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Asterix: The Secret of the Magic Potion (Astérix: Le Secret de la Potion Magique) is a 2018 French animated film based on the Asterix comic books. Like The Mansions of the Gods, it was directed by Alexandre Astier and Louis Clichy, and is made in CGI. Therefore, this film can be viewed as a sequel to it. However, the plots are unrelated and nothing tells you whether things happen before or after the plot in The Mansions of the Gods. The film also marks the first time that Asterix is not voiced by Roger Carel, who did it since 1967.

Unlike the previous film (adapted from a specific Asterix book), this one tells an original story. After an unfortunate fall from a tree, Getafix breaks his foot. Feeling that he's getting too old, and that he can't risk disappearing without transmitting the secret of the Magic Potion first, he starts the search for a young druid who can become his successor.


Asterix: The Secret of the Magic Potion provides examples of:

  • Adaptational Badass: Getafix does very cool things before the plot actually starts. Druids in general are much more badass than usual, including a much wider range of magical powers.
  • Adaptational Intelligence: Boars are much smarter than usual. They're used by the druids to transmit messages.
  • Amazon Brigade: The womenfolk are perfectly up to defending the village, as long as they have Magic Potion.
  • Amplifier Artifact: The incomplete Magic Potion made by Teleferix, that Sulfurix later messes up completely by mixing ingredients at random. It comes nowhere close to Getafix's usual recipe, but when Sulfurix drinks it, it boosts his fire powers to dangerous, Fireballs-tossing levels.
  • Attack of the 50-Foot Whatever: Sulfurix at the end of the film, thanks to a discarded potion of growth.
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  • Awesome, but Impractical: Getafix has a spell that controls cairns to stack them up however you want. His initial assessment of the spell was "beautiful but useless." He later uses it to form a giant Roman centaur from his rival legionnaires, which is impractical but no less awesome.
  • Awesomeness by Analysis: Asterix sees how Sulfurix breaks his victims out of their hypnotic trance (a sequence of slaps followed by a long "Aaaaaaah" and a nose boop) and uses it to bring Obelix back (although it takes him a few tries).
  • Behemoth Battle: Between a magically-enlarged Sulfurix and a centaur-shaped golem made up of legionaries and created by Getafix.
  • Berserk Button: Curiously downplayed for Obelix. When Cubitus, thinking he's still under the influence of the Magic Potion, hurls a series of fat-related epithets at him, Obelix merely looks annoyed before wordlessly swatting him aside (which is what he eventually does to any legionary coming too close to him anyway).
  • Big Ball of Violence: Fights in the film are rendered like this. One of them includes a Continuity Nod to the previous Asterix film, The Mansions of the Gods, in which Obelix jumps into the dust cloud, turning it mushroom-shaped.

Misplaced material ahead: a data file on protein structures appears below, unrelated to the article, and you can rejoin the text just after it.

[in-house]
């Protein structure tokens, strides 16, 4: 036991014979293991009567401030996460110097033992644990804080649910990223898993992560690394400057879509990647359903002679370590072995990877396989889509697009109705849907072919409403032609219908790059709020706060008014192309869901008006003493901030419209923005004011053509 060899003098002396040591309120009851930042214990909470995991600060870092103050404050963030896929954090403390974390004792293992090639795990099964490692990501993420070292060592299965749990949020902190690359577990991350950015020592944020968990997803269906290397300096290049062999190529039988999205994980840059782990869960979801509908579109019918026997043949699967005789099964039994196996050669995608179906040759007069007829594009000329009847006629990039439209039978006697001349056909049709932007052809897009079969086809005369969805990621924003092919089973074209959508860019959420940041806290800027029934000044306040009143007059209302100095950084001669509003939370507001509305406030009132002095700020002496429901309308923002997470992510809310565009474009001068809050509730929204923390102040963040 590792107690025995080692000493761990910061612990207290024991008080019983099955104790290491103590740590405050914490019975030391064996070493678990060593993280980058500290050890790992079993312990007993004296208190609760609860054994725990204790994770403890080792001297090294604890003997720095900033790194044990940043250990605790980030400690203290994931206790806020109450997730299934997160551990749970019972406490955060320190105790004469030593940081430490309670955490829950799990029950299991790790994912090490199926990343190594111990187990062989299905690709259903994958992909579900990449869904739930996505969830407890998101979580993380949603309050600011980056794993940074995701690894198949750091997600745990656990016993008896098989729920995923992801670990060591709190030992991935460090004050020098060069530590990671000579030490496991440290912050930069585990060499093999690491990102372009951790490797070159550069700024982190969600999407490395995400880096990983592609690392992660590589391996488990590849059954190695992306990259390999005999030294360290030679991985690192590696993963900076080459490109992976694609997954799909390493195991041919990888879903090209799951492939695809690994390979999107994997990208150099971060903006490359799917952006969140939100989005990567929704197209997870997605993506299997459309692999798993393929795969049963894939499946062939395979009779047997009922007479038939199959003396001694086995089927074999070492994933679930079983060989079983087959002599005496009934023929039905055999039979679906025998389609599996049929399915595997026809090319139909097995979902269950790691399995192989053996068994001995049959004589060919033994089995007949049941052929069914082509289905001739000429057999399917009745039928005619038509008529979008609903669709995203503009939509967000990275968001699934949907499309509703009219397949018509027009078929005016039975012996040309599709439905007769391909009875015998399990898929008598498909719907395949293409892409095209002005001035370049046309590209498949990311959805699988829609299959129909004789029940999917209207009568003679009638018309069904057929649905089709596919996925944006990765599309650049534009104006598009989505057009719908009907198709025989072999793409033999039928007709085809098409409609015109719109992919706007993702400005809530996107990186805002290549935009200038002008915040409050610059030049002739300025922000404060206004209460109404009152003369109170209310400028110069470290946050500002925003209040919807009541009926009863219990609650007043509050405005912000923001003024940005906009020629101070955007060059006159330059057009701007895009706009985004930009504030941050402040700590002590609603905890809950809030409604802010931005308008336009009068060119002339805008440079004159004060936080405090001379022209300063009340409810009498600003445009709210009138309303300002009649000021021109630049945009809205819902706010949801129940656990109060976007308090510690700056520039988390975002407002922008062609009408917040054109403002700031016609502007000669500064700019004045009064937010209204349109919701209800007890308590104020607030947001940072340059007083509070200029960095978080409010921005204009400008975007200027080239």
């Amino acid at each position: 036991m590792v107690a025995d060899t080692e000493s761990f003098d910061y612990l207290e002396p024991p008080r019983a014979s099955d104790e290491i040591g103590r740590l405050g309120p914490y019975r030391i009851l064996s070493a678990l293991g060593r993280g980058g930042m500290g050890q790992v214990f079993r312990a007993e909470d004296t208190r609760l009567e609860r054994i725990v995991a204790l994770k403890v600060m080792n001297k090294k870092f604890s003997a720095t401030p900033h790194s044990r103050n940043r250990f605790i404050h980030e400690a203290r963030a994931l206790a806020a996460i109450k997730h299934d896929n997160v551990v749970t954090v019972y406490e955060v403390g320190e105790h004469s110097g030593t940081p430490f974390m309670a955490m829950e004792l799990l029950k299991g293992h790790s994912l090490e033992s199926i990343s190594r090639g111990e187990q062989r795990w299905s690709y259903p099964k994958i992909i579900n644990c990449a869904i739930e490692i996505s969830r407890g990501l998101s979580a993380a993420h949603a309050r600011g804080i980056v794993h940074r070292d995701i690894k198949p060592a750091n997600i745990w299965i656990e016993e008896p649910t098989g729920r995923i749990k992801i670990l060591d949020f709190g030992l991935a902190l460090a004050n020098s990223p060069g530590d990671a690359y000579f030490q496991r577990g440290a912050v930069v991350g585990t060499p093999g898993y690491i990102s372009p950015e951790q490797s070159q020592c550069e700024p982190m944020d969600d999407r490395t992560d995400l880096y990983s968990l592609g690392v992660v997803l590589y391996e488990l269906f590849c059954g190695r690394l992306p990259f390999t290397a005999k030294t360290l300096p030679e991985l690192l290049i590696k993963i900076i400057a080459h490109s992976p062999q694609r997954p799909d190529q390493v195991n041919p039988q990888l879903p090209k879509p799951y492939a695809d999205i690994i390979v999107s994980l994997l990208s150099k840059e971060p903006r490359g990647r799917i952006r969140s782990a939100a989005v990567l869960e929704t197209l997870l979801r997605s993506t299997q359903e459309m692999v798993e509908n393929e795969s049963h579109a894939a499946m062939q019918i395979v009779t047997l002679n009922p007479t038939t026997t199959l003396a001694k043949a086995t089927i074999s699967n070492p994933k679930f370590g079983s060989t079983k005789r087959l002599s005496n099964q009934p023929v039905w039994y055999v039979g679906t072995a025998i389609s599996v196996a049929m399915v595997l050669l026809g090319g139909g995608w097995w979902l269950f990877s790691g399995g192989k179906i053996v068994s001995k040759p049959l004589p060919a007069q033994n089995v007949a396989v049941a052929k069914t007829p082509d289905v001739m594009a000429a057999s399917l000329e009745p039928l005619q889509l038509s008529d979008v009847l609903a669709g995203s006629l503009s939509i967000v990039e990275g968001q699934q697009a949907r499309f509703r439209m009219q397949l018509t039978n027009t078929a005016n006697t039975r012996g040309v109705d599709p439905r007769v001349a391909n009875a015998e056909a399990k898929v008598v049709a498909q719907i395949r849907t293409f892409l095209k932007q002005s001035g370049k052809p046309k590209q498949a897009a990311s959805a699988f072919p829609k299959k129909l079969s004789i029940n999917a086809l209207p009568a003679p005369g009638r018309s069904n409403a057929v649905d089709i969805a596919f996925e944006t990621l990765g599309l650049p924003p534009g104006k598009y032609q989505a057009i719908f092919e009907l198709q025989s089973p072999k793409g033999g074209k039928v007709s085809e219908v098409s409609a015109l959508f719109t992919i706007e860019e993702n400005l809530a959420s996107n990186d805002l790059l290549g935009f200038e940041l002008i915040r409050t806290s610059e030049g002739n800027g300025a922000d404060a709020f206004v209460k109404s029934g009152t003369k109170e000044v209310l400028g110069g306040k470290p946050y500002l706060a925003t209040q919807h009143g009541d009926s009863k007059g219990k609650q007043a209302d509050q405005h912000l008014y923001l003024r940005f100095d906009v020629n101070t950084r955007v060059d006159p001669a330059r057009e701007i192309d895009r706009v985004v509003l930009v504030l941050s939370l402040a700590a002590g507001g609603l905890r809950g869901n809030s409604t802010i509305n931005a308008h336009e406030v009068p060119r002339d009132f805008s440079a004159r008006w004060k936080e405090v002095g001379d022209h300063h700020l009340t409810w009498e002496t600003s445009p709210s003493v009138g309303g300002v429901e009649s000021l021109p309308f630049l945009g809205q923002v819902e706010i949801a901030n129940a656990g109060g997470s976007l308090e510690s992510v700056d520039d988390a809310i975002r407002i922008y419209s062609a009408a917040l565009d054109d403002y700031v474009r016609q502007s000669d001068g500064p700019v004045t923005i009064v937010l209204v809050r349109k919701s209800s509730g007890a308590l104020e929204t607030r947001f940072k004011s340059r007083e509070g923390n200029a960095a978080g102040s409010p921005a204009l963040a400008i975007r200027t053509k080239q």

• Boring, but Practical: Most of the young druids are shown to have useful powers. However, Getafix is looking for something else.
  • Britain is Only London: Averted (about France and Paris) in the choice of voice actors, who seem to play their regional accents straight. Most notable with Teleferix, an extremely Swiss druid.
  • Butt-Monkey: The pirates, as always. They get sunk no less than four times during the course of the film (including during a Travel Montage where the Gauls specifically go out of their way to chase them).
  • Call-Back: Getafix using an ingredient stored in his sickle handle in the recipe of the Magic Potion was already seen during The Mansions of the Gods, although it had no relevance to the plot then.
  • Canon Foreigner:
    • Pectine, a little girl who admires Getafix, tags along with the heroes.
    • The villain Sulfurix is introduced too, as an old rival of Getafix.
  • Character Development: Unhygienix the fishmonger is shown as messing around with potions in the hopes that Getafix will give him the secret of the potion rather than an outsider, when he's usually half of Those Two Guys with Fulliautomatix.
  • Chekhov's Gun: Several.
    • Getafix's particular attention to his cairn comes into play when he notices that Teleferix does not seem to mind when he accidentally knocks one out.
    • The growth potion thrown away is swallowed by Sulfurix.
    • Sulfurix's fire powder's tendency to light up his coat is shown early in the film while chased by Asterix and Obelix. It eventually is the cause of the destruction of the druids' sacred forest.
    • Getafix's original spell ("beautiful, but useless") proves quite useful to build the centaur-shaped golem used to defeat Sulfurix.
  • Clingy Aquatic Life: Getafix still has a starfish hanging onto him when he emerges from the sea.
  • Combining Mecha: Very much parodied, despite the complete anachronism of it. Getafix builds a giant centaur-shaped golem out of Roman legionaries and their shields to fight Sulfurix. The way they assemble and deploy bit by bit is clearly meant to invoke the trope, straight out of an anime or Tokusatsu series.